Is all grief the same?

Daily, I tend a one-eyed guinea pig.  She used to see her world just fine, but a recent scuffle with an older pig rendered her partially blind. This happened on my watch, which was somehow inadequate despite the fact that I have two fully functioning eyes.

It is my daughter’s guinea pig.  A musician, my daughter has been traveling to music venues, multiple gigs in the month of August. She trusts me.  She knows me as one who faithfully waters a dandelion patch in case of guinea pig feasts and sleepovers.  As one who has a Preferred Customer card at Feeder Supply.  As one who knows Timothy Hay and Multi-Pet Odor-Control Animal Bedding.

Private Grief

Yet now I’m grieving.

This has to be private grief, however.  Right-sized grief.

Because in the larger world, the catalog of grief-worthy crises grows and grows:

  • Women in Afghanistan may disappear in burqas. Brutality lurks.
  • Wildfires burn through the western United States.
  • Floods wash away lives and livelihoods in Louisiana and New York.
  • Army worms destroy yards in local neighborhoods—including my own little plat of paradise.
  • A friend suddenly loses her healthy, loving, vaccinated husband to a breakthrough case of COVID.
  • The sweet young couple next door are breaking up. They’ve been together seven or eight years.  Neighbors thought they’d marry once the pandemic ended.  But he’s moving out.
  • Two men my daughter knows have died of drug overdoses mere weeks apart.

And meanwhile, as the backdrop, partisan outrage spews headlines every day.  Disasters abound.

Is All Grief the Same?

I grieve all of these things. I do.

Is it gauche to grieve things thus juxtaposed?  Is it obscene?  Whom can I ask?

I need the services of a Grief Arbiter, one inclined to re-rank my grief inventory. And then to rate each item its appropriate measure of grief, with 5 being most tragic and 0 hardly tragic at all.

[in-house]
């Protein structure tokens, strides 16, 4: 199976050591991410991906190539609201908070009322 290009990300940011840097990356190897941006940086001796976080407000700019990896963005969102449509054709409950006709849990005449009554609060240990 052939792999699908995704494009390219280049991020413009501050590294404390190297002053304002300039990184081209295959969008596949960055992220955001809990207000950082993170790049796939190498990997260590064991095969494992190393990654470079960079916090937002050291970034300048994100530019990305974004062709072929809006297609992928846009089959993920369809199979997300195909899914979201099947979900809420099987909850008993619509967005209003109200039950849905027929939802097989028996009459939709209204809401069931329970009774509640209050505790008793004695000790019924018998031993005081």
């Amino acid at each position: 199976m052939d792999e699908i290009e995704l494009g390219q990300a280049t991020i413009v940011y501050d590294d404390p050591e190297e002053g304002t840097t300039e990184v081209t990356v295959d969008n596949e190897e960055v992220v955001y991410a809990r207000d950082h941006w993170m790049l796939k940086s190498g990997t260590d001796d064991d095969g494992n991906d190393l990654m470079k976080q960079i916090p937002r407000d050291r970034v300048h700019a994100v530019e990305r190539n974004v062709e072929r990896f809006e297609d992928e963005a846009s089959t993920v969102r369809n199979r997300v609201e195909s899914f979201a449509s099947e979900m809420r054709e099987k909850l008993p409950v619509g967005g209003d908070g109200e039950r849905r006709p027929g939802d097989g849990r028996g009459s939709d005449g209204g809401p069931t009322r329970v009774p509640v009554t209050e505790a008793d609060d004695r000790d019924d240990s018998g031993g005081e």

The Grief Arbiter would assign the guinea pig a 0, or at best a 1. Probably the same rank as those army worms.

Sense of Proportion

Yet for weeks I’ve clutched warm life wrapped in a hand towel several times each day. Brown and white bundle.  And with tiny syringe coaxed drops of anti-inflammatory and antibiotic into a reluctant little mouth.  I’ve cooed.  I’ve chopped apples and carrots, and harvested those dandelions to tempt an appetite out of its sorrow for what can never be seen again.

I seem to have no sense of proportion.  The larger landscape is spattered with Epic Tragedy, with horrors bursting far beyond the 5 end of the scale.  Whole frontiers can never be seen again.

But somehow in matters of grief my vision, too, is limited.


Learn about the healing effect of writing:

For more stories about hope during grief, Open to Hope, Inspirational Stories of Healing After Loss – Kindle edition by Horsley, Dr. Heidi, Horsley, Dr. Gloria C. . Health, Fitness & Dieting Kindle eBooks @


Becky Womack

Becky Womack is a retired teacher with an M.A. from the University of Mississippi and additional graduate hours from Western Kentucky University and the University of Kentucky. Over a career spanning 45 years, she has worked with developmentally delayed toddlers in Gulfport, Mississippi; middle school students in Nashville, Tennessee; high school students in Dallas, Texas; and community college students in Lexington, Kentucky. She has taught language arts, composition, literature, freshman success strategies, self efficacy skills, and women's studies. Her understandings about grief have arisen from the addiction and pain of family members and friends. Her husband died of a narcotics overdose in 2003. Having worked with students for decades on their writing, she is now finding time for her own.

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